Fish is technically the director of marketing and development. However, the bulk of her efforts over the past 18 months have been in grant writing and grant management as the theater sought to keep itself afloat.

As of now, the shows are still scheduled, but there will be protocols in place to address COVID concerns — including a proof of vaccination requirement for all cast and crew, but not for audience members.

Dee Holzel / DEE HÖLZEL, 

Racine Theater Guild Director of Marketing and Development Joycelyn Fish and Managing and Artistic Director Doug Instenes practice social distancing as they sit in the RTG's theater, 2519 Northwestern Ave., awaiting reopening and a return to live performances.

A season of revivals

The Racine Theatre Guild was excited to announce its 2021-22 season with a list of family favorites, including two shows held over from the cancelled 2020-21 season: At the time they were canceled, “Akeelah and the Bee” was in final rehearsals before its opening and “Mamma Mia” had just begun rehearsals.

The theater has a play selection committee, and the shows for the season were chosen with some care.

Doug Instenes, the Racine Theatre Guild’s managing and artistic director, pointed out the season will open with plays that have small casts so as not to crowd the stage or backstage area.

“We’re doing some of the very popular plays that just make people laugh,” he said.

Dee Holzel / Courtesy of the Racine Theatre Guild 

Although the "Wizard of Oz" is a crowd favorite, it would take a large number of actors and crew members to stage the production, so it probably will not make a return to the Racine Theatre Guild until after the pandemic.  

In contrast, a show they decided not to bring back was “The Wizard of Oz” — despite its popularity — due to the size of the cast that would be needed.

When the theater opens its doors for the public in December, it will have been almost two years since they performed a play.

For that first show, scheduled to open Dec. 3, they decided on “A Christmas Story” — a crowd favorite and good for families.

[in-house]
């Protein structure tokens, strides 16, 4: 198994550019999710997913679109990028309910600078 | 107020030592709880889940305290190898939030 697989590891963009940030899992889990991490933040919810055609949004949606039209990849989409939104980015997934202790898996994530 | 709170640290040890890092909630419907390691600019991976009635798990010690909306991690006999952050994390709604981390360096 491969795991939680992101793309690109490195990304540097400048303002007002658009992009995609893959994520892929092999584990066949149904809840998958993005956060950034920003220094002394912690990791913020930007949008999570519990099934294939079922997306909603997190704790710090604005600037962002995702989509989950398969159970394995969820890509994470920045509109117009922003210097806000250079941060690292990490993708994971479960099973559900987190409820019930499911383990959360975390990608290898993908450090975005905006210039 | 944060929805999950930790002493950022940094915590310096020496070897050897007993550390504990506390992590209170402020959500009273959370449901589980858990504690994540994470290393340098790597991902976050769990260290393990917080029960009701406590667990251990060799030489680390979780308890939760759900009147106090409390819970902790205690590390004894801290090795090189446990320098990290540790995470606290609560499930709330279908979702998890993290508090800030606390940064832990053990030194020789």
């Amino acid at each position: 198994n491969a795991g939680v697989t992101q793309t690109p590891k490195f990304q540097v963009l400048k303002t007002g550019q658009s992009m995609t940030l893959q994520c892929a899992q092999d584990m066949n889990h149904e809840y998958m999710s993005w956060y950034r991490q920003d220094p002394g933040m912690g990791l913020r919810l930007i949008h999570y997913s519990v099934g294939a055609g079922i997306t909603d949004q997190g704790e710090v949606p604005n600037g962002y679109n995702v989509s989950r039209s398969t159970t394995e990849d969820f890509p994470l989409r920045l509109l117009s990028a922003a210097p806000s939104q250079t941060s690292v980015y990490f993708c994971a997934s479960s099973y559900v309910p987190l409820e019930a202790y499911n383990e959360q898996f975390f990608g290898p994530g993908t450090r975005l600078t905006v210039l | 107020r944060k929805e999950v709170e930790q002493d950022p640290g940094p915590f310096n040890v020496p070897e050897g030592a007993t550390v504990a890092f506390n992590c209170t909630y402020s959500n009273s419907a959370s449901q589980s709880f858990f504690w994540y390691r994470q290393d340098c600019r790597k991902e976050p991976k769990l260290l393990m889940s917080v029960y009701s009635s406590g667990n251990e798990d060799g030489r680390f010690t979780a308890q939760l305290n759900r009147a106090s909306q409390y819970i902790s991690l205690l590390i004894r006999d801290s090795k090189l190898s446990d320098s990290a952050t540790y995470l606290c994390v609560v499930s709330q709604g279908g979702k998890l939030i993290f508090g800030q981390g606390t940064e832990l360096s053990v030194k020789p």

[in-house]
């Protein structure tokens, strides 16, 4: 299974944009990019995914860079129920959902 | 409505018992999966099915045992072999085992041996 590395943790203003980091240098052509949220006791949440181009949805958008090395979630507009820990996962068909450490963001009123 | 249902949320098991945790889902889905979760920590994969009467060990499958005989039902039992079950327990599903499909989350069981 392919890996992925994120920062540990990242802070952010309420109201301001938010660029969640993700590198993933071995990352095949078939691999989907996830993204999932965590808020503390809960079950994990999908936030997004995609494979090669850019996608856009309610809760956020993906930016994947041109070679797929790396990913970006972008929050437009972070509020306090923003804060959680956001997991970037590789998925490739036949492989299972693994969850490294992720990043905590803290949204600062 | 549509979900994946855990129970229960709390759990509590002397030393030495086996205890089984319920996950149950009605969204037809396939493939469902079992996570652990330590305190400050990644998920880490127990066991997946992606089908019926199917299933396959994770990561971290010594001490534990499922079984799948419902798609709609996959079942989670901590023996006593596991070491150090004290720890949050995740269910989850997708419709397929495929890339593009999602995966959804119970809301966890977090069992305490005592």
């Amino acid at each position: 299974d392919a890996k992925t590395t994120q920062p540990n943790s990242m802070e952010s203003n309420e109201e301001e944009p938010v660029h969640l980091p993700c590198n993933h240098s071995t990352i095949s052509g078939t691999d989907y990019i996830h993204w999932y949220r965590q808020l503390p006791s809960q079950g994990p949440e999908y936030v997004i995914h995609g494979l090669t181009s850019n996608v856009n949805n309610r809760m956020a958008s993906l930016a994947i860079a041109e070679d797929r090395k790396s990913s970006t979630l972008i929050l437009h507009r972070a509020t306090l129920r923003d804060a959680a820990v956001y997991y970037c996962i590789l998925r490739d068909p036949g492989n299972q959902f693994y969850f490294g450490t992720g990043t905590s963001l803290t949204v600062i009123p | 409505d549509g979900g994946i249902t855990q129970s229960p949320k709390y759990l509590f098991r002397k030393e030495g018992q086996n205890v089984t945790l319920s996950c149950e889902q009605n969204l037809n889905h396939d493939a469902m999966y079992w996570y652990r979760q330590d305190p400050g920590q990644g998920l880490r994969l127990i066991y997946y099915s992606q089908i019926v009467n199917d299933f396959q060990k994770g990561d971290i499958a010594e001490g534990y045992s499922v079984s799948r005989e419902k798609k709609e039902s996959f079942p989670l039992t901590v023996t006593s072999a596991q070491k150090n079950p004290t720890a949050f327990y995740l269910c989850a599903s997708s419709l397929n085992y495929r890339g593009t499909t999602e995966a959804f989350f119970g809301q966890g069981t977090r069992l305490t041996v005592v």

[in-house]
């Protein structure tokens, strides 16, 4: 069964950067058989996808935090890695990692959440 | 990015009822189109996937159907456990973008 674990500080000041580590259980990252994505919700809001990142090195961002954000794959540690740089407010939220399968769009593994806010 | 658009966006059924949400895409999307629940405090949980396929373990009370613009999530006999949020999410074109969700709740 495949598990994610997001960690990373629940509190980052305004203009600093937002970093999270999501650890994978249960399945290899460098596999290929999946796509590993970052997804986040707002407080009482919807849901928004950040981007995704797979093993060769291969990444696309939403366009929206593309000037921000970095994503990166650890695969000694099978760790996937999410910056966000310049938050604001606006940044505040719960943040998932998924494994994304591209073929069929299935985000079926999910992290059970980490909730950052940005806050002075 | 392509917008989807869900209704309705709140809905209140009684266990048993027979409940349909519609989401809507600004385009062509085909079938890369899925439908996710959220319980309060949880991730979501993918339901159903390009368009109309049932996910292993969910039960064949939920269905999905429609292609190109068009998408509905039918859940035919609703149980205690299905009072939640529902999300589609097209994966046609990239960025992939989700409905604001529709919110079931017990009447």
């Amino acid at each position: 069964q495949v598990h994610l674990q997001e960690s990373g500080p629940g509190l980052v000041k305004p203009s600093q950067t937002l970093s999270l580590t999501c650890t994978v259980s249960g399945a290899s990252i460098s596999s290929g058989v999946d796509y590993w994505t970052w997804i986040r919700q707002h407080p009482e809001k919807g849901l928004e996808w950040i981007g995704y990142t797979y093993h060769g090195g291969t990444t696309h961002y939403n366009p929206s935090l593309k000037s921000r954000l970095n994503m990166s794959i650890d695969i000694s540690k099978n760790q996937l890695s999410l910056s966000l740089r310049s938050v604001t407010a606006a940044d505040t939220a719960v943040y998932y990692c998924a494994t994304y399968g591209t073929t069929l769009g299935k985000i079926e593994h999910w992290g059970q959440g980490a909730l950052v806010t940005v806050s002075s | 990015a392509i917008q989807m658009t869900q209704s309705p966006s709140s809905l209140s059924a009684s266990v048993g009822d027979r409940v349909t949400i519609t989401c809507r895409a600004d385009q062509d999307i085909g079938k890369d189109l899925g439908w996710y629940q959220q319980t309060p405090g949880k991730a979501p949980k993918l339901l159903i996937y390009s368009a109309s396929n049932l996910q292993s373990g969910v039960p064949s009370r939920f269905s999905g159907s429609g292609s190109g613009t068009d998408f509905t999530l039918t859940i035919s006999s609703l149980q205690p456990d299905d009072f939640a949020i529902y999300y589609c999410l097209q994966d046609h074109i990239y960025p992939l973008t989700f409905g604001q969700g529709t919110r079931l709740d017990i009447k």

Submitted photo 

The Racine Theatre Guild's plays for the 2021-22 season were chosen with care. The shows for the early part of the season were chosen both for their entertainment value and for their small casts, so as not to crowd the stage or backstage area with cast and crew. 


The theater has a COVID committee and its own COVID protocols, since a performance venue is not quite like other businesses.

Under the current ordinance adopted by the City of Racine, performers do not have to wear masks on stage.

Submitted photo 

The Racine Theatre Guild's plays for the 2021-22 season were chosen with care. The shows for the early part of the season were chosen both for their entertainment value and for their small casts, so as not to crowd the stage or backstage area with cast and crew. 

Theater is hands-on and people-intensive as costumers measure and fit, while someone else helps get the wigs on, and someone else applies the makeup, and someone else passes out props, etc.

Under the rules adopted by the theater’s COVID committee, all production cast and crew will be required to show proof of vaccination to take part in plays or musicals.

Additionally, auditions for children’s roles will be open to kids 12 years and older who are fully vaccinated, until such a time as the vaccine becomes available for 10- and 11-year-olds.

One of the challenges for the theater and businesses everywhere is that people do not always respect the protocols.

What will they do if people come in without masks or even insist they will not wear one?

“It’s tough, because we love our patrons,” Instenes said. “We love our volunteers, and I do not want to get into a debate with anybody.”

So they are having ongoing discussions about the safest way forward.

RTG offers classes for children and has already adopted the protocols of the Racine Unified School District for that endeavor, i.e. with required masks.

Instenes said, “when Unified changes their protocol, we’ll change ours.”

There are some decisions that have not been made.

For example, RTG has never used understudies, but it is starting to look like a good idea — in case a lead actor is exposed to COVID just before the curtain opens.

Dee Holzel / Courtesy of the Racine Theatre Guild 

It can be a challenge in the theater to abide by health departments' social distancing recommendations. The actors must be measured and costumed. Later, they will have makeup applied and wigs adjusted. The Racine Theatre Guild's COVID committee has been working on protocols for the safety of cast and crew. 


In terms of the unknown, there are two that cause Fish and Instenes some concern.

The first is that people may not feel safe enough to come back to the theater in December, depending on the direction the COVID resurgence takes.

The second concern is the pandemic resurgence may reach the point the city has to reinstate limited seating rules.